IMG_2269I want to fly in and take Mtuseni away from the shack, put him in a safe, warm house with water and electricity. I want him to have as much food as a 22-year-old guy can eat (and based on his visits to the US, he can eat!). I want to get him a car so he can avoid riding in the dangerous taxis. I want to find him a great job where he’s happy and earning a good living. I want to get his young sister and brother out of the shack and away from the risks of illness and violence. I want to fill all the public schools in South Africa with computers and libraries and qualified teachers. I want all the poor residents to have health and nutrition education and access to quality medical care. I want to ride in on a white stallion and bitch-slap the ANC government to take smart, innovative action to fix the country’s problems, rescuing not only Mtuseni but all the kids in South Africa.

But I’m only one man, and super heroes only exist in the movies. So I do the best I can for my son. In America, that’s usually enough. But when faced with the challenges of raising a kid in a developing country, I feel like the proverbial 98-pound weakling on the beach. Still, Mtuseni is ever grateful for what I do and calls me his magician. I just wish I had more rabbits to pull out of my hat.


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The Next Step

February 15, 2015 — 1 Comment

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Mtuseni finished his first week of orientation at City Year, and he says every day gets better. (He’s the #ecstatic one in front of the logo above.) I’m so thrilled for him — just being out of the shack and doing things and meeting new people is always great for his spirit. But getting focused training and new knowledge is something he laps up like a thirsty mutt. He’s always been laser-focused on self-improvement. And tomorrow he heads for a four-day training camp in Hekpoort, just outside the Magaliesburg mountains. I have to say, City Year really does things right. You can follow them on Twitter and Facebook for updates. You can see the kids are excited and being honored.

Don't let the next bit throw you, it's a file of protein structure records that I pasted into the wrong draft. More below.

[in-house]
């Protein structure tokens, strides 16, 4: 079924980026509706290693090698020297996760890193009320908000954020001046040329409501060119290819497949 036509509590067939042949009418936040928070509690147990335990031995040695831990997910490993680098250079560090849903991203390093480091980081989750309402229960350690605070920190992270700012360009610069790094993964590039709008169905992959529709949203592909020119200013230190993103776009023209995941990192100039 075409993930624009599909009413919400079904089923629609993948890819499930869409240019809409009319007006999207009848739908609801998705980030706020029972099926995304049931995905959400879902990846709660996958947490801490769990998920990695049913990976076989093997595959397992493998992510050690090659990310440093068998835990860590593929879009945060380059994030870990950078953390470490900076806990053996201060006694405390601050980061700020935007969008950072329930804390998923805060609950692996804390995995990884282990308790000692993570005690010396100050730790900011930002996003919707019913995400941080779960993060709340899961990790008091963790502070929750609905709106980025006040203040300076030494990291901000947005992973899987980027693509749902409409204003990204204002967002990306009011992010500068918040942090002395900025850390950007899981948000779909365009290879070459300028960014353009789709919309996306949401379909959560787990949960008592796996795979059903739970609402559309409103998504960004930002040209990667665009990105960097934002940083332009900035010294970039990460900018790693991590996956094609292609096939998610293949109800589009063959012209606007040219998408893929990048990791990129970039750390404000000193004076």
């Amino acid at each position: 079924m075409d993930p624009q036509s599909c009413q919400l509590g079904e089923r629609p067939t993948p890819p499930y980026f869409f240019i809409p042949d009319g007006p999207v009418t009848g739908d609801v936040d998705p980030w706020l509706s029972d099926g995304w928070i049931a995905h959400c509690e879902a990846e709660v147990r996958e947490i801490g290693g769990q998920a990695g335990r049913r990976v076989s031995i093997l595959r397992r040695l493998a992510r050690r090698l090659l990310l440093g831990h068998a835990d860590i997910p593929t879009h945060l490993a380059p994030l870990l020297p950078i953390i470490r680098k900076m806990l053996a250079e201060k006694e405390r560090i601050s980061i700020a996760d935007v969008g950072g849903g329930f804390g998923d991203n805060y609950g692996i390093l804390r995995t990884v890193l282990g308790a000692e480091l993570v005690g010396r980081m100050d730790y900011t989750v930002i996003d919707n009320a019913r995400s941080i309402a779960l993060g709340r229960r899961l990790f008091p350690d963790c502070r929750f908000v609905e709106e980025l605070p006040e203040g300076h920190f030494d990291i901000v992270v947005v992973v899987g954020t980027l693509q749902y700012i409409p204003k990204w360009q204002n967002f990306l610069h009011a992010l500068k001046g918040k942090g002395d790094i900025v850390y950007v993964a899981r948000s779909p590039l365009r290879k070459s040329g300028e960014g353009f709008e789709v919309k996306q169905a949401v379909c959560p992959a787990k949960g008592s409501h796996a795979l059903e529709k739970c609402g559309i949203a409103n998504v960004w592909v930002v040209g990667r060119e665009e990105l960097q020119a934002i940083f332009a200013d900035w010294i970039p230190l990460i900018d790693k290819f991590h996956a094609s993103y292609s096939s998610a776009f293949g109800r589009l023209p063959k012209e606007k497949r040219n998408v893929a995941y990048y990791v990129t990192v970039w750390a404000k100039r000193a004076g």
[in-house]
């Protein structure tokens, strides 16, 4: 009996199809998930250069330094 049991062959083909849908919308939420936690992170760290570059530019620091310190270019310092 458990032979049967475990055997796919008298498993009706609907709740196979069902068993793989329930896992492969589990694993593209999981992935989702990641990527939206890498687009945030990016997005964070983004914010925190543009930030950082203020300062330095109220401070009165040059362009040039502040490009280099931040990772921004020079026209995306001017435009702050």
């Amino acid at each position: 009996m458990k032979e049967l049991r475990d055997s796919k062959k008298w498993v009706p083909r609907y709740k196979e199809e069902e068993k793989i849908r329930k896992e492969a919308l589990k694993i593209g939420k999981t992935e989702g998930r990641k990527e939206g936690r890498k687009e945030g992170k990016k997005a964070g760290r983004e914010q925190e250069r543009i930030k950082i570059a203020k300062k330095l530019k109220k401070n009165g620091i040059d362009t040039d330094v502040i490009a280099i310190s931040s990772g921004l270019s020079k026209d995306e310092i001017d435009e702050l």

So Mtuseni is settled through November, when he graduates from City Year. The next months will still bring challenges with transportation and money, but he’s going to grow so much and come away with great experience, assets, and connections.It’s a weight off my back for now. His lack of progress the past year has been unsettling — though not entirely unexpected given South Africa’s economy.

Bongeka and MusaBut the other day Mtuseni posted a WhatsApp pic of his sister Bongeka and brother Musa. I haven’t seen them since my visit three years ago. They are beautiful, sweet kids — and in the back of my mind I’ve always thought about what and when I might do something to help them. Their situation is bad. Poor farm schooling. Little food and no utilities at home. A shack-tavern next door in the settlement that is shockingly loud. There are so many risk factors facing these two kids, but they’re not statistics. They’re great, polite, well-spoken kids who call me Mr. Mike on the phone, who cherished the cards and gifts I sent back with Mtuseni after his visit last July.

I’m still climbing out of debt from my long-distance son’s college and trip expenses … but in the future, as soon as I can, I want to help Bongeka and Musa. Because if Mtuseni calls me dad, then his sister and brother are in some way my kids too.